Week 3: Special Modules

Summer Course 2021
33rd Residential Summer Course in Epidemiology

28 June – 2 July 2021

Week 3, parallel morning module 1
Advanced topics in statistics
Per Kragh Andersen, Corrado Lagazio and Michaela Baccini        

The purpose of this course is to give an introduction to a number of statistical methods that we have found useful in epidemiology and that are often not part of standard courses. In each three-hour morning session (9.30-12.30), the first half will be a lecture on today’s topic to be followed by practicals using Stata. Inspiration to the coding to be used will be provided. After completion of the course, the students should be able to recognize situations where these methods could be used and to adapt the Stata code to do the analyses

 

  • Competing risks
  • Recurrent events and longitudinal data
  • Cohort sampling
  • Propensity score
  • Causal modelling
Week 3, parallel morning module 2
Advanced topics in epidemiology:
Triangulation of genetic instrumental variables and other causal methods
[Mendelian Randomization, negative control analyses, family designs, cross-context comparisons,
and triangulation]
Debbie Lawlor and Carolina Borges 
A major aim of epidemiology is to identify causes of disease and health related outcomes in populations. This is necessary to provide the evidence base for identifying prevention and treatment targets for which interventions (policy, lifestyle, pharmaceutical) can be developed and their effectiveness tested. This has often been undertaken by applying multivariable regression analyses (or similar methods) to observational data. Results from these studies may give biased causal estimates because of confounding, reverse causality, selection bias or other sources of bias.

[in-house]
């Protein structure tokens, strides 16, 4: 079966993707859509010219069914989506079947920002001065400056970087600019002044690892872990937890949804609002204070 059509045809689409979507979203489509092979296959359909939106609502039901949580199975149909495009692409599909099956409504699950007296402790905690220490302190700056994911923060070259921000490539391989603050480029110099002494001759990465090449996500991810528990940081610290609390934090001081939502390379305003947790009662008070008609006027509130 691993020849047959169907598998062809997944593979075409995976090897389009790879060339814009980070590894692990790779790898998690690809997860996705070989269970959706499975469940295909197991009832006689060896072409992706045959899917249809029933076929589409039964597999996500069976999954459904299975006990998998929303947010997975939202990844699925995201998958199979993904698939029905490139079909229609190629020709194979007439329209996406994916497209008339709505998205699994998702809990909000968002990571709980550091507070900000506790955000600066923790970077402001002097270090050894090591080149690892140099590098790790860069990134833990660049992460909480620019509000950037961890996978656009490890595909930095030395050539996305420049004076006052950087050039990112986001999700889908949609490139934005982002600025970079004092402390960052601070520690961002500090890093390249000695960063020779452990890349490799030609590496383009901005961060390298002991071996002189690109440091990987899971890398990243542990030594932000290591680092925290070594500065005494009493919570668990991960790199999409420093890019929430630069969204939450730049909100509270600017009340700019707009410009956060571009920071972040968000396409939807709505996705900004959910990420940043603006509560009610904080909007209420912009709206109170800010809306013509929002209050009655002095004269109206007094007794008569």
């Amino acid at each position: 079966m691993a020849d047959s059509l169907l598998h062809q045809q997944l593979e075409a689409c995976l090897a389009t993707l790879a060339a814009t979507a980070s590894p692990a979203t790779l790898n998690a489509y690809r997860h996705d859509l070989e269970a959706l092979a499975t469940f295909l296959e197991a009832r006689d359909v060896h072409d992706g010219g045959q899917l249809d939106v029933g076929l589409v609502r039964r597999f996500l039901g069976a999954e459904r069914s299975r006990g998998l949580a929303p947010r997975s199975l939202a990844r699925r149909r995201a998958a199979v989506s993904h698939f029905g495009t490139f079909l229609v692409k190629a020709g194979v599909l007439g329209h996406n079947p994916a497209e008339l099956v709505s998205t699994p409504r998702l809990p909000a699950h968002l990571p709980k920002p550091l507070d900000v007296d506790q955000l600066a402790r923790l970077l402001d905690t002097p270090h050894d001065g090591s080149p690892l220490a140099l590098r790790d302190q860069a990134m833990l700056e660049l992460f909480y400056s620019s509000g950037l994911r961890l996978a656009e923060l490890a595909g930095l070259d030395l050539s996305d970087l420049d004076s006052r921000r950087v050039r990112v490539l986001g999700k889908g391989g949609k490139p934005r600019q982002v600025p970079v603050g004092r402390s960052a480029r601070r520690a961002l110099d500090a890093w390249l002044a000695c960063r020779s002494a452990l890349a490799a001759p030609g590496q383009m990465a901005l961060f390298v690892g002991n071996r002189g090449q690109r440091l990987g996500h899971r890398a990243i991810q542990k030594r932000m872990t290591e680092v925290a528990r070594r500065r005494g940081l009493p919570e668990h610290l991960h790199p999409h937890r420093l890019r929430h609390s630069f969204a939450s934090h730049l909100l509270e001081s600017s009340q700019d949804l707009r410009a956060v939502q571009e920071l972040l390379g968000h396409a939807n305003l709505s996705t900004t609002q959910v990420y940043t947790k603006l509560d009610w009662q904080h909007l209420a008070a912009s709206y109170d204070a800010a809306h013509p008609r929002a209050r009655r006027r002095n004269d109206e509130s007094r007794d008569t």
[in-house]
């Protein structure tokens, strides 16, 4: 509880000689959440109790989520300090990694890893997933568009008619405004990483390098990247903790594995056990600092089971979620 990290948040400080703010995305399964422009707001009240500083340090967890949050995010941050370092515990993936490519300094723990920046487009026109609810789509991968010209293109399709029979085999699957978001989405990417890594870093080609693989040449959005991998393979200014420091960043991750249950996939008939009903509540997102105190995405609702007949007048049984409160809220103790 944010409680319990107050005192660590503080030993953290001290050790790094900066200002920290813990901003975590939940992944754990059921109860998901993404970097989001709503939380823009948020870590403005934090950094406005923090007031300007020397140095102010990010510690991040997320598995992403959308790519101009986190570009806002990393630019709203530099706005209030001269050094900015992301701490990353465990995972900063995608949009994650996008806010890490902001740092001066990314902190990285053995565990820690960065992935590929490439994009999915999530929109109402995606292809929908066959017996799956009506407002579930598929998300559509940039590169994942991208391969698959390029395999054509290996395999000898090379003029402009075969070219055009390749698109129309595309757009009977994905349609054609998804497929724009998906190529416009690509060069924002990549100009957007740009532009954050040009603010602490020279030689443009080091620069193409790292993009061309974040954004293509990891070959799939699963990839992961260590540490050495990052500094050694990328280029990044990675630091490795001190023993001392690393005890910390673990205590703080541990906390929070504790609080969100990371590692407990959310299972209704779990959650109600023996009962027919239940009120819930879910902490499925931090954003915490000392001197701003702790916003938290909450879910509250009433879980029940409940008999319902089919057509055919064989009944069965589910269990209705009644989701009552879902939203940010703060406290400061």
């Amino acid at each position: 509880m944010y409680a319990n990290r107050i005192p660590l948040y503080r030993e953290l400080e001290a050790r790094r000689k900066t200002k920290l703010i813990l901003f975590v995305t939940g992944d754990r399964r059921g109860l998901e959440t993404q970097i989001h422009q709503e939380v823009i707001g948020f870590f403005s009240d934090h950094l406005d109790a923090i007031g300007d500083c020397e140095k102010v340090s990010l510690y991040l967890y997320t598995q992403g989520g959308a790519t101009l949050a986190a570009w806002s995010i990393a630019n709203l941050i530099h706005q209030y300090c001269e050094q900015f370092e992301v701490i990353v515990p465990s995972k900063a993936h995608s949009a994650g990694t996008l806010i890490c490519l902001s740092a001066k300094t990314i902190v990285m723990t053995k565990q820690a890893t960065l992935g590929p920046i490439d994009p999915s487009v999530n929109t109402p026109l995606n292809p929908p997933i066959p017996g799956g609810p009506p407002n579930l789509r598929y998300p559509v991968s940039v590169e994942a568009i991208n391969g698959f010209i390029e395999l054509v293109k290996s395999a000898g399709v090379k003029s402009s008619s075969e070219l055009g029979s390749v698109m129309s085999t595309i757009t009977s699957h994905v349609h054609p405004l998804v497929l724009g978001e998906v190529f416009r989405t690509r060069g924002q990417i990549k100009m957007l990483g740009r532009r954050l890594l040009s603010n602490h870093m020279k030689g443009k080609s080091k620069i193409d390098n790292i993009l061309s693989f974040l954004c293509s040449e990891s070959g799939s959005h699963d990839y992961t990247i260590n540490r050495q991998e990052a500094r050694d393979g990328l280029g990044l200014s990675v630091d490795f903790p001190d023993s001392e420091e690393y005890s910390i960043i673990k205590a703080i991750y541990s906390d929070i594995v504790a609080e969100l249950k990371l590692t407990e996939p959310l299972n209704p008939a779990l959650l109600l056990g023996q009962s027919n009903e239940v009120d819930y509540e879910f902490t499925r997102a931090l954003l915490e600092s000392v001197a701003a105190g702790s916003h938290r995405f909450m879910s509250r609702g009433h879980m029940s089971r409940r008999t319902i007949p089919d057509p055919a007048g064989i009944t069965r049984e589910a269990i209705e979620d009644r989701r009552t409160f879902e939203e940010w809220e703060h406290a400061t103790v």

In recent years several novel (to epidemiology) methods have been developed to explore causality and the idea that ‘triangulating’ results from different methods can provide more robust causal understanding is gaining traction. The idea of triangulation is that if different methods that all have very different key sources of bias point to the same causal answer we have more confidence that is the correct answer than if we just had information from one of those methods. Understanding these methods is important for all population health and clinical researchers and for practitioners who need to be able to understand new evidence to keep up to date.

In this course students will learn about Mendelian randomization (using genetic variants as instrumental variables), negative control studies, family-based analyses and cross-context comparisons. They will also learn about triangulating findings from these different methods and more conventional multivariable regression approaches to improve causal understanding.

The course will be taught with lectures, computer practicals (using Stata*), and group work.

*R scripts will also be provided

The aim is to introduce students to novel causal approaches and triangulation of evidence from different methods to improve causal understanding.

By the end of this module students should be able to:

  1. Understand the principles and assumptions, strengths and limitations of each of the following methods:
    1. Cross-context comparisons;
    2. Negative control studies;
    3. Matched within sibship analyses;
    4. Mendelian randomization (genetic instrumental variables)
  2. Understand the concepts behind sensitivity analyses to explore violation of key assumptions of each of these methods
  3. Complete a (straight-forward) one-sample and two-sample MR analysis
  4. Understand how different methods might be triangulated to improve causal inference

The module is suitable for anyone interested in epidemiological research aimed at improving causal understanding in relation to any disease or health related outcome. To get the most out of this course students need to

  1. have epidemiological understanding (e.g. how to define confounders, mediators and effect modifiers and the difference between causal effects and prediction/risk stratification)
  2. have experience of completing multivariable regression analyses and correctly interpreting the results from those analyses
  3. be able to use Stata or R statistical software.

Students do not need advanced statistical knowledge; this is an introductory course aimed at providing students with overarching principles that will be valuable in future research and / or in understanding papers that use these methods.

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 Week 3, parallel morning module 3
Applied epidemiology:
Environmental epidemiology
Jordi Sunyer and Martine Vrijheid